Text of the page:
Background: Early and rapid growth in Infants is strongly associated with early development and persistence of obesity in young children. Substantial research has linked child obesity/overweight to increased risks for serious health outcomes, which include adverse physical, psychological, behavioral, or social consequences. Methods/design. The goal of this study is to compare the effectiveness of structured Community Health Worker (CHW)- provided home visits, using an intervention created through community-based participatory research, to standard care received through the Special Supplemental Nutrition Program for Women, Infants, and Children (WIC) office visits in preventing the development of overweight (weight/length ≥85th percentile) and obesity (weight/length ≥95th percentile) in infants during their first 3 years of life. One hundred forty pregnant women in their third trimester (30-36 weeks) will be recruited and randomly assigned to the intervention or control group. Discussion. This study will provide prospective data on the effects of an intervention to prevent childhood obesity in children at high risk for obesity due to ethnicity, income, and maternal body mass index (BMI). It will have wide-ranging applicability and the potential for rapid dissemination through the WIC program, and will demonstrate the effectiveness of a community approach though employing CHWs in preventing obesity during the first 3 years of life. This easy-to-implement obesity prevention intervention can be adapted for many locales and diverse communities and can provide evidence for policy change to influence health throughout life. Trial registration. Clinical Trials Number: NCT01905072.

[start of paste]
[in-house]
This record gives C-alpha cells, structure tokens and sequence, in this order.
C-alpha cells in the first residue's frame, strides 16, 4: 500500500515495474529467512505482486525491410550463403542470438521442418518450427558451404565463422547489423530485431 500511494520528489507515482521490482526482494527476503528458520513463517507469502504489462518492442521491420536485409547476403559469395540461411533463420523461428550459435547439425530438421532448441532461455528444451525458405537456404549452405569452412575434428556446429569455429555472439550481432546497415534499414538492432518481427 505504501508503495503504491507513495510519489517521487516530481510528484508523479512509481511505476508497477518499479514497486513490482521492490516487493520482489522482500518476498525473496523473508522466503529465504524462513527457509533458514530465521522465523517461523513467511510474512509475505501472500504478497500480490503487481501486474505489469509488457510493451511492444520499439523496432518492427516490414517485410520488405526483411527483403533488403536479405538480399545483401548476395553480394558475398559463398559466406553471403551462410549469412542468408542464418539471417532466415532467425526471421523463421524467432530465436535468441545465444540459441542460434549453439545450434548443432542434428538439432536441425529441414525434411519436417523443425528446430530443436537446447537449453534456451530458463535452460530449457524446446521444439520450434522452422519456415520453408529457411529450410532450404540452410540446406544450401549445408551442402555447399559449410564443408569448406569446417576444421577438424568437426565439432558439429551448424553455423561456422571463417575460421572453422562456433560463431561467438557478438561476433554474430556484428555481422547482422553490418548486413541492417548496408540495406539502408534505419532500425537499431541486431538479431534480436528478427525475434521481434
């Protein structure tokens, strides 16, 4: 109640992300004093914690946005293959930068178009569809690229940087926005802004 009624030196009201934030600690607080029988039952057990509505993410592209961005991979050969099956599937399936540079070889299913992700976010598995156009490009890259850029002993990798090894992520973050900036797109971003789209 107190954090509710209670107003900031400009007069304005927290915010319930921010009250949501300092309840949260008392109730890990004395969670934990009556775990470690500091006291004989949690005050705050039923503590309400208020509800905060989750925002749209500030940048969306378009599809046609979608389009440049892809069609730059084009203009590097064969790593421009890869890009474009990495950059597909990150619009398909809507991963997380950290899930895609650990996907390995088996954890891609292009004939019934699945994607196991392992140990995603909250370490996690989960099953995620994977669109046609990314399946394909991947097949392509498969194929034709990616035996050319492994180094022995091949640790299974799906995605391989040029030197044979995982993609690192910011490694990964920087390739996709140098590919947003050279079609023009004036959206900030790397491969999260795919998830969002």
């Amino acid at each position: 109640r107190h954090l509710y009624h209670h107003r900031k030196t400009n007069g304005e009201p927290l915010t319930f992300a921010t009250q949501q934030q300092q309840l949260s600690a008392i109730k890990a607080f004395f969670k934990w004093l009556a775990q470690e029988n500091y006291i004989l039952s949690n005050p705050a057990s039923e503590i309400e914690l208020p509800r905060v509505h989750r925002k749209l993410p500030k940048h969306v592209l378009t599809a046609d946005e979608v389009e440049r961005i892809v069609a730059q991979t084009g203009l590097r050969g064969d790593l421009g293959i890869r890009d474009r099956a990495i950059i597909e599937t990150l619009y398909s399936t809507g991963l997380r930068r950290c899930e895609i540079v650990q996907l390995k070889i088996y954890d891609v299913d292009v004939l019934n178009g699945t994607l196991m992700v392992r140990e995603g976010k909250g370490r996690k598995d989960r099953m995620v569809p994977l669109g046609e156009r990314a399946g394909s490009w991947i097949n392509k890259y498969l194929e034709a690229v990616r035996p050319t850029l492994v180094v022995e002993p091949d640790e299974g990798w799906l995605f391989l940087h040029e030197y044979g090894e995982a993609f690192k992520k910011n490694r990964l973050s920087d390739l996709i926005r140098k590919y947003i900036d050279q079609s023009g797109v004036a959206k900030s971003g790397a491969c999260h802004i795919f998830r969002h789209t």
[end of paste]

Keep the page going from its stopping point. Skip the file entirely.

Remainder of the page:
- Childhood obesity
- Community approach
- Home visiting
ASJC Scopus subject areas
- Public Health, Environmental and Occupational Health